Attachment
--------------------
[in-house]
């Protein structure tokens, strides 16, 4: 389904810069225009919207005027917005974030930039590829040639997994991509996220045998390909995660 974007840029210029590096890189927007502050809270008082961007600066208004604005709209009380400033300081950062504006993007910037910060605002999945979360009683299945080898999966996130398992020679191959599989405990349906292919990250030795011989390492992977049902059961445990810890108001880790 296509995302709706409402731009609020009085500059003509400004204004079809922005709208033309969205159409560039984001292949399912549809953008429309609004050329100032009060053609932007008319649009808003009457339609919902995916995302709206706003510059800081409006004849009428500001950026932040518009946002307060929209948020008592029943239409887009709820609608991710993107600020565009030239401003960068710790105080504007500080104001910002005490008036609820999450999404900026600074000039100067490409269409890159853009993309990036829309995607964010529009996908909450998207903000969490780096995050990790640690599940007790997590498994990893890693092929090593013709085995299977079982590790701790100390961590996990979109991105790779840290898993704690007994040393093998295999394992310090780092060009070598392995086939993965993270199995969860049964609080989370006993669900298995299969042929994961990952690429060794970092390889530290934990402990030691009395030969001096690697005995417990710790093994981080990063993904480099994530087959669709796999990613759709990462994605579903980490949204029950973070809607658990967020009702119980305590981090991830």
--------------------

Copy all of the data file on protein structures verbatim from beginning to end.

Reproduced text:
[in-house]
């Protein structure tokens, strides 16, 4: 389904810069225009919207005027917005974030930039590829040639997994991509996220045998390909995660 974007840029210029590096890189927007502050809270008082961007600066208004604005709209009380400033300081950062504006993007910037910060605002999945979360009683299945080898999966996130398992020679191959599989405990349906292919990250030795011989390492992977049902059961445990810890108001880790 296509995302709706409402731009609020009085500059003509400004204004079809922005709208033309969205159409560039984001292949399912549809953008429309609004050329100032009060053609932007008319649009808003009457339609919902995916995302709206706003510059800081409006004849009428500001950026932040518009946002307060929209948020008592029943239409887009709820609608991710993107600020565009030239401003960068710790105080504007500080104001910002005490008036609820999450999404900026600074000039100067490409269409890159853009993309990036829309995607964010529009996908909450998207903000969490780096995050990790640690599940007790997590498994990893890693092929090593013709085995299977079982590790701790100390961590996990979109991105790779840290898993704690007994040393093998295999394992310090780092060009070598392995086939993965993270199995969860049964609080989370006993669900298995299969042929994961990952690429060794970092390889530290934990402990030691009395030969001096690697005995417990710790093994981080990063993904480099994530087959669709796999990613759709990462994605579903980490949204029950973070809607658990967020009702119980305590981090991830």